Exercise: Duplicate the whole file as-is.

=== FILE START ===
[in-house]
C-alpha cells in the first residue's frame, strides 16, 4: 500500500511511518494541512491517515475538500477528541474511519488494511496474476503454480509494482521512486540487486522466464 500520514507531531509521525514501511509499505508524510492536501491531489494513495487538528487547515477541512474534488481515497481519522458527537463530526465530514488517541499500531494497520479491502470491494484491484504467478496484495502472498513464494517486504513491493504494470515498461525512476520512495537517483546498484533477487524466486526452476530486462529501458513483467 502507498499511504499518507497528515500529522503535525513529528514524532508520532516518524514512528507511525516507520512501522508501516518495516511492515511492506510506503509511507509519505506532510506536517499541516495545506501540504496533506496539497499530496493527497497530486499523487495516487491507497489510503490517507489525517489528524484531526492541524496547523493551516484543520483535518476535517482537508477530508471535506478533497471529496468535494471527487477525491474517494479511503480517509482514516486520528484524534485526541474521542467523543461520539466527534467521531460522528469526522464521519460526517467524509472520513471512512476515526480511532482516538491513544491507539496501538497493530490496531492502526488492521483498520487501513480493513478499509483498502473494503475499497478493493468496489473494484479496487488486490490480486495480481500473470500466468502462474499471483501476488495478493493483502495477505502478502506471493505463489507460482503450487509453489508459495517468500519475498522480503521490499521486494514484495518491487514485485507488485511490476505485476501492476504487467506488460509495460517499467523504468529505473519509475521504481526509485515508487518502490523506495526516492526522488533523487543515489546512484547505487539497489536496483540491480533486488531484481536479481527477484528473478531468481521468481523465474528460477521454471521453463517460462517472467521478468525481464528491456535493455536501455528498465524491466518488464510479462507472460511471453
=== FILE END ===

[in-house]
C-alpha cells in the first residue's frame, strides 16, 4: 500500500511511518494541512491517515475538500477528541474511519488494511496474476503454480509494482521512486540487486522466464 500520514507531531509521525514501511509499505508524510492536501491531489494513495487538528487547515477541512474534488481515497481519522458527537463530526465530514488517541499500531494497520479491502470491494484491484504467478496484495502472498513464494517486504513491493504494470515498461525512476520512495537517483546498484533477487524466486526452476530486462529501458513483467 502507498499511504499518507497528515500529522503535525513529528514524532508520532516518524514512528507511525516507520512501522508501516518495516511492515511492506510506503509511507509519505506532510506536517499541516495545506501540504496533506496539497499530496493527497497530486499523487495516487491507497489510503490517507489525517489528524484531526492541524496547523493551516484543520483535518476535517482537508477530508471535506478533497471529496468535494471527487477525491474517494479511503480517509482514516486520528484524534485526541474521542467523543461520539466527534467521531460522528469526522464521519460526517467524509472520513471512512476515526480511532482516538491513544491507539496501538497493530490496531492502526488492521483498520487501513480493513478499509483498502473494503475499497478493493468496489473494484479496487488486490490480486495480481500473470500466468502462474499471483501476488495478493493483502495477505502478502506471493505463489507460482503450487509453489508459495517468500519475498522480503521490499521486494514484495518491487514485485507488485511490476505485476501492476504487467506488460509495460517499467523504468529505473519509475521504481526509485515508487518502490523506495526516492526522488533523487543515489546512484547505487539497489536496483540491480533486488531484481536479481527477484528473478531468481521468481523465474528460477521454471521453463517460462517472467521478468525481464528491456535493455536501455528498465524491466518488464510479462507472460511471453